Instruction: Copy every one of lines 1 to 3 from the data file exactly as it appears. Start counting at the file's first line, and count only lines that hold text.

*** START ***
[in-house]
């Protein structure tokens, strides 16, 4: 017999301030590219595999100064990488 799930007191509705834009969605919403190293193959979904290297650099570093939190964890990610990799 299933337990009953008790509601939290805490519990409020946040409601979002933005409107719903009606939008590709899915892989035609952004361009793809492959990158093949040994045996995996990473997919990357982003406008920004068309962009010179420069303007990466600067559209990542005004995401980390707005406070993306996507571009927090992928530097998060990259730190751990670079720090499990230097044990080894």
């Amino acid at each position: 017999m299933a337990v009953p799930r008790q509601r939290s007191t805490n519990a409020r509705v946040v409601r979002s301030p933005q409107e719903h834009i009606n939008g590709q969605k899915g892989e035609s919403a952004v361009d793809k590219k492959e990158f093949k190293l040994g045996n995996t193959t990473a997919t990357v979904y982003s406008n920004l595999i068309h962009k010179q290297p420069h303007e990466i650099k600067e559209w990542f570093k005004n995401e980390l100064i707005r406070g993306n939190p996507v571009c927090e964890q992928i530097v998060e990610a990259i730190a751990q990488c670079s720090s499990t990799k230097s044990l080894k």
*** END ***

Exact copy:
[in-house]
């Protein structure tokens, strides 16, 4: 017999301030590219595999100064990488 799930007191509705834009969605919403190293193959979904290297650099570093939190964890990610990799 299933337990009953008790509601939290805490519990409020946040409601979002933005409107719903009606939008590709899915892989035609952004361009793809492959990158093949040994045996995996990473997919990357982003406008920004068309962009010179420069303007990466600067559209990542005004995401980390707005406070993306996507571009927090992928530097998060990259730190751990670079720090499990230097044990080894």
């Amino acid at each position: 017999m299933a337990v009953p799930r008790q509601r939290s007191t805490n519990a409020r509705v946040v409601r979002s301030p933005q409107e719903h834009i009606n939008g590709q969605k899915g892989e035609s919403a952004v361009d793809k590219k492959e990158f093949k190293l040994g045996n995996t193959t990473a997919t990357v979904y982003s406008n920004l595999i068309h962009k010179q290297p420069h303007e990466i650099k600067e559209w990542f570093k005004n995401e980390l100064i707005r406070g993306n939190p996507v571009c927090e964890q992928i530097v998060e990610a990259i730190a751990q990488c670079s720090s499990t990799k230097s044990l080894k």